Before the ink was dry on this study, some commentators immediately expressed skepticism about the climate change-conflict connection. In short, an old debate was revived overnight. However, the criticism thus far seems to be primarily in response to sensational headlines, and includes scant specific references to the data, methodology and line of reasoning in the study (and frankly, a day is not enough time to dig into the full study, so we suspect not all commentators have read it). For example, Hsiang himself states: “… violent conflicts might occur for a variety of reasons that simply become more likely when climatic conditions deteriorate.” But the criticism in the media seems to focus on the strawman that climate change causes conflict, which is not a conclusion of the study. “Increases the likelihood of conflict” is the key concept. To clarify, the actual top-line conclusion of the study is worth posting here:
The magnitude of climate’s influence is substantial: for each 1 standard deviation (1σ) change in climate toward warmer temperatures or more extreme rainfall, median estimates indicate that the frequency of interpersonal violence rises 4% and the frequency of intergroup conflict rises 14%. Because locations throughout the inhabited world are expected to warm 2-4σ by 2050, amplified rates of human conflict could represent a large and critical impact of anthropogenic climate change.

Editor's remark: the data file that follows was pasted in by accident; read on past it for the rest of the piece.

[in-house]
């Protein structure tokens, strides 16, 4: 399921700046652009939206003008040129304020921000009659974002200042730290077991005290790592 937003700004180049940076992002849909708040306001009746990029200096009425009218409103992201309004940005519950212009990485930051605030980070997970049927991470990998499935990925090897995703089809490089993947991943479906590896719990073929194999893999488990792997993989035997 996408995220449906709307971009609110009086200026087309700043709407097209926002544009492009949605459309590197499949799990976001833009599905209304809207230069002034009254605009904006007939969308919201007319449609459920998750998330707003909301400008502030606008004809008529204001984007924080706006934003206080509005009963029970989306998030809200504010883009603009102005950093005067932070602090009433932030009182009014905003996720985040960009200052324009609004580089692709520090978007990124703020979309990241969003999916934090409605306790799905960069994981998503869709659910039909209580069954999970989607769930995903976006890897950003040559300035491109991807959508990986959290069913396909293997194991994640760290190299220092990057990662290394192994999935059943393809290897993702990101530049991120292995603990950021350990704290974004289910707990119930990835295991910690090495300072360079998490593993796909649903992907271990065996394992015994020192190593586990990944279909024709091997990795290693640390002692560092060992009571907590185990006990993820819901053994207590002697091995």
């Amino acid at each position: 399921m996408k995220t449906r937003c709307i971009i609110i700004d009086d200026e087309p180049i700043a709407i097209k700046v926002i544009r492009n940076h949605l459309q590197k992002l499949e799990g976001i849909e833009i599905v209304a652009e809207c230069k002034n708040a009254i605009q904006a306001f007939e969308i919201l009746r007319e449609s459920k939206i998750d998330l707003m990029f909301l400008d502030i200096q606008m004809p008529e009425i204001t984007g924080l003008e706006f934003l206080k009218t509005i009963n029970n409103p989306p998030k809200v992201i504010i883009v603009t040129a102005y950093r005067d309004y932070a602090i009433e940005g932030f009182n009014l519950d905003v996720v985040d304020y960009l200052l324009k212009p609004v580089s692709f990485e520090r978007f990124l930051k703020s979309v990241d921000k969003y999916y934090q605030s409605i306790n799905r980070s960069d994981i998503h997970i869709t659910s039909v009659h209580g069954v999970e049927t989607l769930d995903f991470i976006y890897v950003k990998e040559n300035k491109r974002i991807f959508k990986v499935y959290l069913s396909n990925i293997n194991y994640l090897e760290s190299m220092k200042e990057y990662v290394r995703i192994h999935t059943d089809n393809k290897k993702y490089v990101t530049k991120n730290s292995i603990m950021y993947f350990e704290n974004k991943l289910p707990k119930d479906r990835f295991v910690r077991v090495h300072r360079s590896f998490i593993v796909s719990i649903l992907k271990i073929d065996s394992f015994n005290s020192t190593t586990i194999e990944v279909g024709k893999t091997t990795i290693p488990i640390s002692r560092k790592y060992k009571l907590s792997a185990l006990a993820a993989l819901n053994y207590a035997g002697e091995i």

Simply put, Hsiang et al’s study is not an opinion piece, it is a work of scholarship – and deserves to be treated as one. And judging a piece of scholarship based on the media headlines it generates is obviously counter-intuitive. Closer looks at this study over the coming days, weeks and months will hopefully yield thorough assessments. Lauren Morello’s write-up on the Nature news site is a good start, but it will take some time to get past the heat in the debate (pun intended).
The dangers of waiting for certainty
However this particular study is judged in the future, it has certainly added to a growing evidence base, and policy-makers should take note. If there is a possibility that the risk of conflict increases due to climatic change, as a society we need to at least be prepared to deal with it. That is how risk managers (see “Degrees of Risk”), and military planners (see the U.S. Department of Defense’s 2010 “Quadrennial Defense Review” and ASP’s “Global Security Defense Index“), responsibly approach such issues already. A debate that generally ignores the data, and a risk analysis framework, in favor of media-driven memes, can be disastrous for the development of sound policy – particularly in terms of policies addressing national and international security. As Andrew Holland at the American Security Project compellingly argues:
For national security planners and professionals, we don’t need a scientific consensus directly linking past changes in climate or temperature to violent conflict. When national security planners look at threats to our security, they know that you cannot act with certainty: once you have 100% certainty, it is too late to act. The truth is that so long as there’s a persuasive chance that climate change will cause conflict, prudent actions to mitigate the threat are in order.